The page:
fiction, review

Magic Bleeds

Ilona Andrews’ Kate Daniels series is definitely getting better over time. As the story advances, the snarky, quirky heroine brings the reader to a new bloody adventure with a personal touch to the prevailing case. The development of the story is getting closer and closer to the point where Kate’s blood and magic are put precariously on the line. With more action, gory scenes, romance, and new characters involved, Magic Bleeds, the fourth in the series, becomes a stunning work of urban fantasy I’m sure nobody wants to miss.

Steel Mary, some kind of a deadly plague, spreads mercilessly across Atlanta and kills several shapeshifters. The outbreak of the epidemic happens just as some suspicious undead mages come to the city and run amok in prominent public places. As an agent now working for the Order of Knights of Merciful Aid, Kate Daniels cannot just sit down and do nothing. Her sense of responsibility knocks her senseless and gets her into action. Only the case also involves Curran Lennart, the Beast Lord of Atlanta, the leader of the Pack and the king of all shapeshifters in the territory. It is no way that Kate wants to cooperate with a man who has just disappointed her and made her feel like a complete fool. But the unruly epidemic and the mysterious death befalling the shapeshifters need to be stopped, or else another one will die and the whole city will be covered in plagues, so a broken heart has to come second. A series of investigations and some digging into several myths involving plagues pull Kate deeper into the puzzling case, forcing her to once again deal with her secret blood and magic. When everything starts to be crystal clear, it turns out that the enemy she has to fight and kill is someone up from her own lineage, someone of her blood and magic, Erra. Their blood relationship complicates the case even more, making Kate have to decide to choose her own family, or the people she cares about and the one she loves.

Here in the fourth installment, Ilona Andrews decides to show Kate Daniels’ emotional weaknesses and vulnerability. She may look so tough, strong and sturdy, snarky and funny, headstrong and decisive on the outside, but when it comes to love, she’s not different from any other persons, or women for that matter. She has a soft spot, whether she likes it or not, refuses it or not. She does cry, and is unable to shove away the insecurity within her. Reading her character from book one to four, I can finally conclude that Kate Daniels is really a natural person, someone whom you may or may not like, someone who may or may not be good or bad. But the most shocking character in Magic Bleeds, to me, is definitely Saiman. Saiman is never a likeable person from the very first time. He’s always described as arrogant, deceitful, snobbish, mean, vengeful, and, above all, a disgusting pervert. But in one particular dialogue with Kate, he says something very interesting about humanity:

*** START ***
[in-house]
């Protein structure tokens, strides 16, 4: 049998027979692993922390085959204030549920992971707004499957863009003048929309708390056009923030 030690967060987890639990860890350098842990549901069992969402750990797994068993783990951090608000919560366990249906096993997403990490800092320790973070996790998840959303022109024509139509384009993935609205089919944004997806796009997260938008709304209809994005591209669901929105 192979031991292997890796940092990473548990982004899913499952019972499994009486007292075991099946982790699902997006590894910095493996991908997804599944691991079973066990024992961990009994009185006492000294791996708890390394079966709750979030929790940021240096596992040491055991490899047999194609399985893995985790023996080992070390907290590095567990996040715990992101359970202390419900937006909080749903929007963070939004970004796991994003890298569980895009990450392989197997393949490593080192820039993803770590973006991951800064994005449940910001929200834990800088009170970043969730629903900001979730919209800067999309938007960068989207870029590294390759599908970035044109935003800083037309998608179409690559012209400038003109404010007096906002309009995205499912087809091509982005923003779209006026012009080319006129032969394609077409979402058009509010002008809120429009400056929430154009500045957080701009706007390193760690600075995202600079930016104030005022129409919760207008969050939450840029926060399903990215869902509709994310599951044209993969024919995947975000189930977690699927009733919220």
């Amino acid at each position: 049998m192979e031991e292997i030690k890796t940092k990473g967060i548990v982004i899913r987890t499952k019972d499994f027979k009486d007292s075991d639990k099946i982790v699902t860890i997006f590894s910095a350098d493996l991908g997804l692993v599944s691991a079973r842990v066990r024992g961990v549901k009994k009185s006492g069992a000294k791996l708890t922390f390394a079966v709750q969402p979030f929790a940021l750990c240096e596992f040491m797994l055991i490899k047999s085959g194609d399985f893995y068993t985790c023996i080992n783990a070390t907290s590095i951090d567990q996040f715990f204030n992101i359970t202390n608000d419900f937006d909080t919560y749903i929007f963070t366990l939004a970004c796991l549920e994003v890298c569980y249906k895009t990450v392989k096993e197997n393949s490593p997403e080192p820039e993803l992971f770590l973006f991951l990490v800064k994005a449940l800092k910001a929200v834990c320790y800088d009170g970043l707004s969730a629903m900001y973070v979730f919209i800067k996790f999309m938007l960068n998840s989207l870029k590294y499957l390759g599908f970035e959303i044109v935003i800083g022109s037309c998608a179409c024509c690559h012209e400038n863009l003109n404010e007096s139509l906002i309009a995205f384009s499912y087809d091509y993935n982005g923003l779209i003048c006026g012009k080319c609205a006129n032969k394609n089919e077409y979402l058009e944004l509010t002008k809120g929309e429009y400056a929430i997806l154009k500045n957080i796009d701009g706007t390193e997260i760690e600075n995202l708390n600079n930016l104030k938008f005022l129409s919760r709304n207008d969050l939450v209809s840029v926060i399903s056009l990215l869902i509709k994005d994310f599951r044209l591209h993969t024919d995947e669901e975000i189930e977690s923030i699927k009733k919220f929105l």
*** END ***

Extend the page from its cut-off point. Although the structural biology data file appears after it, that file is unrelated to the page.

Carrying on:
“Being human in our world is synonymous with being included into the framework of society. Humanity entitles one to certain rights and privileges, but also implies voluntary acceptance of laws and rules of conduct. It transcends mere biology. It’s a choice and therefore belongs solely to the individual. In essence, if a person feels they are human, then they are.”

I never thought, during my time reading Kate Daniels series up to this point, that a character like Saiman could say something so human and basic. It’s so astounding. And it just goes to show Andrews’ commitment to create completely human characters.

The plot of Magic Bleeds is considerably longer than the previous numbers, running a little bit slow at the beginning and then feeling steadily fast right after the first half of the book. And even after the conclusion of the case, there is still some problem to solve, draining more and more the reader’s emotions and energy to finish it. The epilogue is, luckily, as cooling-down as ever and is the real turning point in Kate’s and Curran’s relationship. I would say that the whole package of the narrative is wonderful, with its plus and minus points that don’t necessarily have to spark any arguments. I will not say that I like to take a very long journey to finish a book, but in this case, I didn’t mind because the after-reading result was so satisfying. Andrews add just the right amount of romanticism, stick to the same quantity of humor, and increase the violence and the bloody scenes to a necessary level, although they made me weak in the knees at some point. The use of the Jewish mythology and stories from Bible is very much interesting, blended very well into the core idea of the story. I don’t know anything about both, I must admit, so I’m not in a position to say whether they’re correctly used or not. But one thing I’m sure of, Magic Bleeds has all the positive aspects of the three previous installments combined.

Overall, Ilona Andrews’ Magic Bleeds is truly a great read. I liked the idea, the plot, however long it might be, the strong narrative, the romantic aspect. The characters are more complex as well. So, I dare say that this book is really recommended.

Rating: 4/5

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